Given this shifting history, it is often difficult for many middle-aged deaf people--who only know JSL--to understand people who use Manually Coded Japanese.

"In the case of Manually Coded Japanese, I can understand just about 20 percent of what is being signed," said Kayoko Sakata, 46, a lecturer at Kansai Shuwa College in Osaka, a school that teaches JSL to the hearing and sign language interpreters.

One of Sakata's colleagues, Kazuki Yano, 58, said, "I can feel at ease if we can enjoy service in JSL at hospitals [for example]."

Sakata and Yano are among the producers of a set of two DVDs titled Odoroki no Shuwa "Pa" "Po" Honyaku (surprising sign language: translations with "pa" and "po") released in March this year by Osaka-based publisher Seikosha. The discs, which run to 4-1/2 hours and are accompanied by a 192-page book, feature a list of vocabulary, give advice on how to express feelings and explain how expressions can be different between men and women or between generations.

"If sign language interpreters also have knowledge of JSL, they can give translations that allow the deaf to understand better what is being talked about," said Fumikazu Teraguchi, 42, a hearing employee of Kansai Shuwa College.

Prof. Akihiko Yonekawa of Baika Women's University in Ibaraki, Osaka Prefecture, pointed out that there is often miscommunication among the deaf, saying: "Middle-aged people signing JSL find themselves not understood by the younger generations who are fluent in Manually Coded Japanese.

"It is desirable that [interpreters] can switch between suitable kinds of sign language depending on the audience they are working for and choose expressions that they can understand."


Of course this article over simplifies many things and I have problems with some of the claims and statistics cited, but still I am happy that such issues are being reported in a daily newspaper.

Here's another article from the Daily Yomiuri on June 12 about Meisei Gakuen school (link):

Kids connect at school in sign language

Tomonori Iwanami / Yomiuri Shimbun Photographer

With smiling faces all around, there was lively conversation among students in a classroom at Meisei Gakuen school in Shinagawa Ward, Tokyo. Yet the classroom remained silent.

Opened in April this year, the private school is the nation's first school for hearing-impaired children offering classes based on Japanese sign language (JSL), which can be acquired naturally as a mother tongue by such children and features a different grammatical system from that of Japanese.

Traditionally, sign language has been discouraged in the nation's education of deaf people, which instead has mainly encouraged children to lip-read and make sounds. This approach was based on the theory that hearing-impaired children have to fit in with the life of the nondisabled, and sign language was thought to be a major obstacle for deaf children when learning Japanese.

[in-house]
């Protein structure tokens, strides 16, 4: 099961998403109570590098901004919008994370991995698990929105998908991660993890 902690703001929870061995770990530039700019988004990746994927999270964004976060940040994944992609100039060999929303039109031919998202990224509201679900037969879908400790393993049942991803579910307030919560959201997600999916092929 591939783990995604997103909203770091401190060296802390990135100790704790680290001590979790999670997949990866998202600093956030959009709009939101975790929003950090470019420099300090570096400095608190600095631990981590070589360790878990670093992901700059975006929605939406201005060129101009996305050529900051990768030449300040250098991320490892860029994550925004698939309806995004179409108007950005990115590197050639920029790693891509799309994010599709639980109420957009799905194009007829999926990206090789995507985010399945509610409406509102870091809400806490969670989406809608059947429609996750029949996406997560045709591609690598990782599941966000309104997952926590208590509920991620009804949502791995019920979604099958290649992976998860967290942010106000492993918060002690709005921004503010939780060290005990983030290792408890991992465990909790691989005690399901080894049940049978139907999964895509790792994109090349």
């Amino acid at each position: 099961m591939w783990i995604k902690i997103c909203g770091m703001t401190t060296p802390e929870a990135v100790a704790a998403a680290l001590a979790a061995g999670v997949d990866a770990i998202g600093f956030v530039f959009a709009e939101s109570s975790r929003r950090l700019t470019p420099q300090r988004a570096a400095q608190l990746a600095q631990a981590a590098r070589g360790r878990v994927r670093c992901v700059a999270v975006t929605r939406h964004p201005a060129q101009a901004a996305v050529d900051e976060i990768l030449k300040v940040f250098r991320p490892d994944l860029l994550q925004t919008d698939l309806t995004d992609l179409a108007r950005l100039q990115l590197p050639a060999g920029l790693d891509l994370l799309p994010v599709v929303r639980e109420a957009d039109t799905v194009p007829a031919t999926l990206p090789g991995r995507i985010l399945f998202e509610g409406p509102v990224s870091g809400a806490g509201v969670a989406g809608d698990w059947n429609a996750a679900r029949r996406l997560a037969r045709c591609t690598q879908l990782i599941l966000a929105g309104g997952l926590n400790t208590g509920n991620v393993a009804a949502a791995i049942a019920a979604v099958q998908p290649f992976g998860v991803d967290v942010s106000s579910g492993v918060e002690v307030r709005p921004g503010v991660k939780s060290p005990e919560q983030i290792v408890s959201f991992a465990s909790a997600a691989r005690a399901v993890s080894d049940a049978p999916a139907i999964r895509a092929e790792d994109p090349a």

However, such training has also resulted in a great burden on hearing-impaired children, said Principal Michio Saito, when The Yomiuri Shimbun visited the school in mid-May.

"They can live a happy life even if they use only sign language," he said. "Creating a school that allows children to study in sign language has been our hope for more than two decades."

Meisei Gakuen currently has 41 students studying in its preschool and primary school. Some of them live in Tokyo's neighboring prefectures, including two who come from as far as Shizuoka Prefecture.

The primary school offers almost the same curriculum as regular primary schools, but one exception is that sign language classes take the place of music lessons, giving students the chance to learn the rewards of expressing themselves in JSL.

Meisei Gakuen is set to open a middle school in a few years.

"It's really fun here," said fifth grader Nanami Miyasaka. "I want to become a kendo teacher in the future."

"What kind of school is suitable for children using JSL? Take a look and you can see for yourself," Saito said.

Many of the students appeared relaxed in class and confidently made presentations in front of other students--scenes that reinforced the principal's comments.


I had a post about this school in April that included a story from the Asahi Shimbun (link).

(Images borrowed from Meisei Gakuen web page.)

Here are two links for more information about the growing movement of accepting sign language as a real bona fide language and allowing deaf children to use JSL as their first language at school:

Link to Meisei Gakuen web page (in Japanese):
http://www.meiseigakuen.ed.jp/index.html


Link to Bilingual Bicultural Education center for Deaf Children web page (in Japanese):
http://www.bbed.org/


Let's hope these positive trends continue.

1 comment:

papermoon puppet theatre said...

thank you so much for this article..
really inspiring!!
we will do a puppet play that will be dedicated for deaf people, too.. then i found your article!!
(sadly their website is in japanese language)..